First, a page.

DeFi Lender Inverse Finance Exploited for $15.6M

The DeFi lender Inverse Finance alleged that it had been exploited for a sum of $15.6 million worth of DAI and USDC in an announcement on Wednesday, May 26th. The announcement stated that the protocol’s liquidity reserves for ETH/USDC and ETH/DAI had been drained by an unknown attacker at block 12172943.

The protocol is still investigating the cause of the hack, but from its initial analysis it suspects that the attacker exploited flash loans and arbitrage opportunities to drain funds from both reserves. The attack seems to have been executed through single transactions across multiple exchanges, rather than transferring funds between wallets. It’s also possible that another security vulnerability will be uncovered as the investigation continues, which could lead to more funds being compromised.

Inverse Finance is a decentralized finance (DeFi) lending protocol that allows users to lock up their crypto assets as collateral in exchange for an interest-bearing loan. The recently launched project was exploited on the evening of October 13th, when hackers began draining funds from the contracts that underlie the platform.

Inverse Finance is one of several DeFi projects that have suffered hacks in recent months, which have collectively stolen hundreds of millions of dollars’ worth of cryptocurrency.

Attackers were able to gain control of the private key of the Inverse Finance Ethereum wallet and drain all funds by moving them through a series of transactions.

A private key is used to sign transactions that originate from the wallet. When attackers were able to gain control of the private key, they were able to drain all funds by moving them through a series of transactions.

Inverse Finance announced today on Twitter that it had been successfully exploited for all funds, including $15.6 million in USDC, $1 million in DAI, and $465,000 in ETH.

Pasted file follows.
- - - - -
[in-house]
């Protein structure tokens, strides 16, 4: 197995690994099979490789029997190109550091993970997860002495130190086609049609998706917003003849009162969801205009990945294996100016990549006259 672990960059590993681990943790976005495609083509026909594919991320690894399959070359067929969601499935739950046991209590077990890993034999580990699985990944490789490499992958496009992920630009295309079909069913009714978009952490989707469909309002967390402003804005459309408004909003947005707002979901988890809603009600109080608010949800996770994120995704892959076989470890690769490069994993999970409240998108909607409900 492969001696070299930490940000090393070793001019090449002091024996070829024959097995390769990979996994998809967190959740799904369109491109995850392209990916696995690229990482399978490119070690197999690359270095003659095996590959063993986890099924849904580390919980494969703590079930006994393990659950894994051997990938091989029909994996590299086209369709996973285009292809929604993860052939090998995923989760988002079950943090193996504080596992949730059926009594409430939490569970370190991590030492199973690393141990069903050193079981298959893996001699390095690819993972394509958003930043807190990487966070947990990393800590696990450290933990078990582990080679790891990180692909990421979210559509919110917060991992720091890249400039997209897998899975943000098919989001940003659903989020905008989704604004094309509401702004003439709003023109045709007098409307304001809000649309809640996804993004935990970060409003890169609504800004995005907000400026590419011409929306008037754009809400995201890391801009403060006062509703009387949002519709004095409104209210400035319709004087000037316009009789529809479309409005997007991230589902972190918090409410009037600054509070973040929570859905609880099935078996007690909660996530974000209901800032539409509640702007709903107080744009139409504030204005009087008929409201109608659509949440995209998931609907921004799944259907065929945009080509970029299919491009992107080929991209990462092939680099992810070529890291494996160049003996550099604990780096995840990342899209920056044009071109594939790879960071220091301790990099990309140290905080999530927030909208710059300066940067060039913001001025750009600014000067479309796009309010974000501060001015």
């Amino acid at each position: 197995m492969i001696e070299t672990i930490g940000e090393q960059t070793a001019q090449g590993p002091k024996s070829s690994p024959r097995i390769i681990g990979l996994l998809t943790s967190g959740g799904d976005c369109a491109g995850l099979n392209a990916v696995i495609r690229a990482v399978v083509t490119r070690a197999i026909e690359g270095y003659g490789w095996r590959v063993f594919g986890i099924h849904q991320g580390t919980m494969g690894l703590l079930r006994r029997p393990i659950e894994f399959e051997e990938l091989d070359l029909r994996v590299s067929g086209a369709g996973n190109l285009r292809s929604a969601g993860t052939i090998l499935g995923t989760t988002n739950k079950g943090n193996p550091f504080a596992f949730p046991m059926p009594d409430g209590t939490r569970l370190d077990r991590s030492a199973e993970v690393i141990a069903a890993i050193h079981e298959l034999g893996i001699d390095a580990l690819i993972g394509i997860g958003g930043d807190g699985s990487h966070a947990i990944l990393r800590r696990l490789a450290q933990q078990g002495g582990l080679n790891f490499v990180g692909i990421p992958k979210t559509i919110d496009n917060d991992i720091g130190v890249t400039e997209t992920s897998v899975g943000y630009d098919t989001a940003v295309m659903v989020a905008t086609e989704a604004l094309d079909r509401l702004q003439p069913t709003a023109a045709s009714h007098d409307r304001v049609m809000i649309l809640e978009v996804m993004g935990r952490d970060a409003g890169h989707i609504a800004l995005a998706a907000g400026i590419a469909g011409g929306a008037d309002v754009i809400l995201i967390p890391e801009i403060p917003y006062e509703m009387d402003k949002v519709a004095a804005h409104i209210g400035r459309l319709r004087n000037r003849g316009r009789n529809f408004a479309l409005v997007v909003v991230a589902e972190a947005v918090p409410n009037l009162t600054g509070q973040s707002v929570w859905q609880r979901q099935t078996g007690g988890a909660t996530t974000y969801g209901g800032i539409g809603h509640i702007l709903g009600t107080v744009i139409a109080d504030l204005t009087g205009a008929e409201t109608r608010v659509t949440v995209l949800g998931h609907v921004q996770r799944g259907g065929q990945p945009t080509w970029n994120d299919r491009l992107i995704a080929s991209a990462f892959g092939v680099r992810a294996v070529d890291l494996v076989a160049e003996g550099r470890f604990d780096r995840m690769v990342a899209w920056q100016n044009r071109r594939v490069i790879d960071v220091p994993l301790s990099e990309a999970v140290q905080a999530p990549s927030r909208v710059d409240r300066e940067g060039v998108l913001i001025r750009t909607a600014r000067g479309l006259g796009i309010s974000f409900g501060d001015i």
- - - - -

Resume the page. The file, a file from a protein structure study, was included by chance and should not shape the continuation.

Inverse Finance, a DeFi lending service offering interest on USDC deposits, announced today on Twitter that it had been successfully exploited for all funds, including $15.6 million in USDC, $1 million in DAI and $465,000 in ETH.

The attack relied upon faulty timestamping of Ethereum blocks. It is alleged that the attacker was able to manipulate this timestamping in order to insert fake transactions into the blockchain history at an early point, which allowed them to withdraw funds from Inverse as if they had been deposited at an earlier date than they were. This meant that the attacker could withdraw USD collateral from Inverse’s vaults before any deposit was made.

Inverse’s founder and lead developer Roman Storm reportedly discovered the bug on September 2nd 2020 but did not report it publicly until September 4th 2020 via his personal Twitter account after losing all funds held by the platform. The exploit affected over 20 Ethereum-based applications and protocols including Balancer Labs and Curve Finance according to Storm. As of this writing there are no plans by involved parties or developers to roll back transactions.

The DeFi aggregator’s head of finance had warned about the peculiar activity around the Inverse Finance protocols only a few hours before the attack took place.